Our day was to be dedicated to visiting the smallest country in the world, the independent city state of the Vatican. With 550 residents and the lowest birth rate for any state (not a surprise when you think about it) we were yet again to be amazed by the wealth of the Roman Catholic church and the good that all that money could do if it were realised.
It took an hour to walk the three miles across Rome to reach the River Tiber and enter the badly named St Peter's Square, which is very much an ellipse. It was however an amazing feeling, with the columns reaching around the square, in an embrace as it were. The queue to get into St Peters Basilica was enormous though and it took 40 minutes or so to clear the security check point, only to be refused entry to the Basilica as Jayne's top was too revealing (for them anyway). Not to be beaten, my trousers had removable legs, so I unzipped them and carefully positioned a 'leg' under the front and back of Jayne's top suitably covering her up. This did the job nicely and we were admitted! Another queue saw us climb 330 steps to reach the roof top of the Basilica and we admired the view in all directions. Descending took us into the Basilica itself and we found that it was truly enormous, although still second to the cathedral in Seville in terms of size. We ventured in to the crypt beneath where numerous former Popes are buried, including the late John Paul II.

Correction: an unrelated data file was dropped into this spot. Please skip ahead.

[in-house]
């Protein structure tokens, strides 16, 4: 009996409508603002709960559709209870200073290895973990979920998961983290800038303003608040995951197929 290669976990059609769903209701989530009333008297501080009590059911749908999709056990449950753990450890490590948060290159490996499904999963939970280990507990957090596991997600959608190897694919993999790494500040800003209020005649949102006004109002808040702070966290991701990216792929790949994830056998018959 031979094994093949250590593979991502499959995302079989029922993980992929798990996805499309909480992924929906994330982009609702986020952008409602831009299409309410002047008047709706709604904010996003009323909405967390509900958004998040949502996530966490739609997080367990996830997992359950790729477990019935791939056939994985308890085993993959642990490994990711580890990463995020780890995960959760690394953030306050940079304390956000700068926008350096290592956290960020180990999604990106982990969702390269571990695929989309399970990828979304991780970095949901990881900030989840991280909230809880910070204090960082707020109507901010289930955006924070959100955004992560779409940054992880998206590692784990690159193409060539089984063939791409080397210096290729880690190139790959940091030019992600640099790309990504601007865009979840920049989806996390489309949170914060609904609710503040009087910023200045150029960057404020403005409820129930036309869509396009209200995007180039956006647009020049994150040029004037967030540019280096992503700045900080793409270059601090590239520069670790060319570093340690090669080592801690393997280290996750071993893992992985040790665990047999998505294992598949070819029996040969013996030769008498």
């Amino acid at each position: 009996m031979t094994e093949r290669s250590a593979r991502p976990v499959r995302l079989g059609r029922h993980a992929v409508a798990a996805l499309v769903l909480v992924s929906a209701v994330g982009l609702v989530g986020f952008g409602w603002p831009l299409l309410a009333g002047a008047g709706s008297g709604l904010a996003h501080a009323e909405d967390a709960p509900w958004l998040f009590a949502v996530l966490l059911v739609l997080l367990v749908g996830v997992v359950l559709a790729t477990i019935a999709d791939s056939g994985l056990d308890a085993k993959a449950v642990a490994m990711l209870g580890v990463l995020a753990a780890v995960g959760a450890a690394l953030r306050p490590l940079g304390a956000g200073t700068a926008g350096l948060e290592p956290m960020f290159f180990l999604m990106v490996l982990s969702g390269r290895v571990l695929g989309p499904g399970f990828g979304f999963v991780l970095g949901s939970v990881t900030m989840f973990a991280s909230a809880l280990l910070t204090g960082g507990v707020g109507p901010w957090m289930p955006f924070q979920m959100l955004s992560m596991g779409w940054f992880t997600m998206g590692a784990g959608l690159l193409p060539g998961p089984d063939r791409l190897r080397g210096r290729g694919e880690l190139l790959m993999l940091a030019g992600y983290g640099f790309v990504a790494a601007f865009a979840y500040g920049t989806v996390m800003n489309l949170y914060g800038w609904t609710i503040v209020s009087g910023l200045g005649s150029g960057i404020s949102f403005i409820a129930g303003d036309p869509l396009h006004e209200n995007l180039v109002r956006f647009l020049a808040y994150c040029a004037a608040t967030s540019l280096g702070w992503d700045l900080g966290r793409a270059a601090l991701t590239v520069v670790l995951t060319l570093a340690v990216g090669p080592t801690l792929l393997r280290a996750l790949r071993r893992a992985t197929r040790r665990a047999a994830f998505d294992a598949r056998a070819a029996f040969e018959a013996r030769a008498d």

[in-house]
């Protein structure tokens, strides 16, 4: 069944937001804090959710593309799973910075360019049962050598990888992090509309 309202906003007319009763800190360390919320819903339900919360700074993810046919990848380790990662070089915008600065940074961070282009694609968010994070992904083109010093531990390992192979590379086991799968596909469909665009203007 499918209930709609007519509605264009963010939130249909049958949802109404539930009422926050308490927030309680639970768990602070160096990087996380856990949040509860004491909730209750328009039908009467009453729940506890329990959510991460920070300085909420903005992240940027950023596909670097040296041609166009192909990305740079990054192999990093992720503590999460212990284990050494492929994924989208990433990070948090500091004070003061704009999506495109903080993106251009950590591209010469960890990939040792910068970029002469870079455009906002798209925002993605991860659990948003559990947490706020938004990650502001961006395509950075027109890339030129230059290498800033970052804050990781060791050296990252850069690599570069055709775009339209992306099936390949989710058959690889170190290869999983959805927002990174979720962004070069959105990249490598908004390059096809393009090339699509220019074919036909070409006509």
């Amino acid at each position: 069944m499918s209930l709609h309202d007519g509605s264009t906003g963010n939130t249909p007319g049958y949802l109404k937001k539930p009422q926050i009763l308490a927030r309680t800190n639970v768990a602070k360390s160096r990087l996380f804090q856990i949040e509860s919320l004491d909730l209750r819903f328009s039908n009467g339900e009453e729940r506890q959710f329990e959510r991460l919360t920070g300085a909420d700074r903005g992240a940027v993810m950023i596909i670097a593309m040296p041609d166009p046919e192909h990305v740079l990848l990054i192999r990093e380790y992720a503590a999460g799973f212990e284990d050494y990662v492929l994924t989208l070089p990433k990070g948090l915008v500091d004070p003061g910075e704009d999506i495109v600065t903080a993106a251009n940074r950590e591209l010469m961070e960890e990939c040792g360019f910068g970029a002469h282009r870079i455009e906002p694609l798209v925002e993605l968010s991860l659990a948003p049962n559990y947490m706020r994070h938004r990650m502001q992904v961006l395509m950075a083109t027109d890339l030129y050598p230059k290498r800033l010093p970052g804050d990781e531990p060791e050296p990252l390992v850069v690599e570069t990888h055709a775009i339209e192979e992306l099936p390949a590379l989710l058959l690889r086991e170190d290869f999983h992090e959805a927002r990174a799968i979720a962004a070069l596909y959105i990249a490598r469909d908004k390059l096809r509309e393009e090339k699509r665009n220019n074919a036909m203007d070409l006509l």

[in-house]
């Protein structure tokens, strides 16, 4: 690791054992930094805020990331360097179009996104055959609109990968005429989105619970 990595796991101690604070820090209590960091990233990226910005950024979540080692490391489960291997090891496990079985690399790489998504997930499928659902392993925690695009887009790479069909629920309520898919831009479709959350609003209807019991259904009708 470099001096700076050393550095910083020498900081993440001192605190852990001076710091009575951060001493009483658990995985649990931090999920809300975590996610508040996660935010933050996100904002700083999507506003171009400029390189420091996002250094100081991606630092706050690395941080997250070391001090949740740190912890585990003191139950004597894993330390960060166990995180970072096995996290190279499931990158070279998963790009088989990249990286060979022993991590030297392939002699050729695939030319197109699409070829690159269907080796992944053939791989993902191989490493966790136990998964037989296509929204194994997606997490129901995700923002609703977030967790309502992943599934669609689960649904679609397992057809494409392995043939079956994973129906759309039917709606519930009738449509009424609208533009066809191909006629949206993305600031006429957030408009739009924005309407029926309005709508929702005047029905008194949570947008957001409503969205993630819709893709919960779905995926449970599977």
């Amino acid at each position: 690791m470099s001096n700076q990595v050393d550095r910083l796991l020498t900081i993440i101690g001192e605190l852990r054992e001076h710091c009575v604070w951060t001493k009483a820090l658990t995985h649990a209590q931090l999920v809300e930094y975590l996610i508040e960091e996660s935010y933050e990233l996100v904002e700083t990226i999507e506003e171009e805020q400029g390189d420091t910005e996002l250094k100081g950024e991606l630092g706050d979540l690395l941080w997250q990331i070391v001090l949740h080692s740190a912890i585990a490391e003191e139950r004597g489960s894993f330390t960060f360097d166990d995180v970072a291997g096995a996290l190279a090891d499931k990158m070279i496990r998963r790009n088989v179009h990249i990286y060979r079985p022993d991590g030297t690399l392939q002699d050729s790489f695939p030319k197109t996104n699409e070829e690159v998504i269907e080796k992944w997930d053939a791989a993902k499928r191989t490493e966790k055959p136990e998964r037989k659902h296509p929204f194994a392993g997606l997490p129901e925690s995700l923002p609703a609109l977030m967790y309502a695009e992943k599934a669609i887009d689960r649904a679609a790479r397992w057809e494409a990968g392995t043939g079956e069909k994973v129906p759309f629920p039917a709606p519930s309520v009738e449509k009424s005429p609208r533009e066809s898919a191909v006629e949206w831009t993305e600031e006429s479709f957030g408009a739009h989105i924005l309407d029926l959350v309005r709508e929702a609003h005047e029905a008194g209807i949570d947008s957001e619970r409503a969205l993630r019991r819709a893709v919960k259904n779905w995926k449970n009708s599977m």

Back outside, we stopped for an ice cream and a beer before following the outside of the city walls to gain the entrance to the Vatican Museum. The heat today reached 36 degrees and more in the sun. It was now quite late in the afternoon and if we had left it 15 minutes later, we would not have been admitted. The gardens and statues, paintings and ceilings were amazing. The route through the rooms and corridors lead to the Sistine Chapel, where alongside several hundred other people, we strained our necks to admire Michael Angelo's painting. This was incredible and far larger than I had thought it would be. The word 'chapel' suggests a small place of worship - not in this case.
Our route back into central Rome took us through Piazza Navona, where we stopped for a beer or two and watched the street painters and performers. We carried on, passing the Pantheon again and stopped at a nice looking restaurant for Jayne's birthday meal. We enjoyed primi and secondi plates and three bottles of Pinot Grigio. A couple on the next table were good conversation and having paid our bills, accompanied us to the Trevi Fountain where we were treated to gelato and coffee. They were very pleasant company and like-minded travellers. We walked back to our respective hotels, parting company in Via Nazional. We don't even know their names.
26/06/07 ~ Rome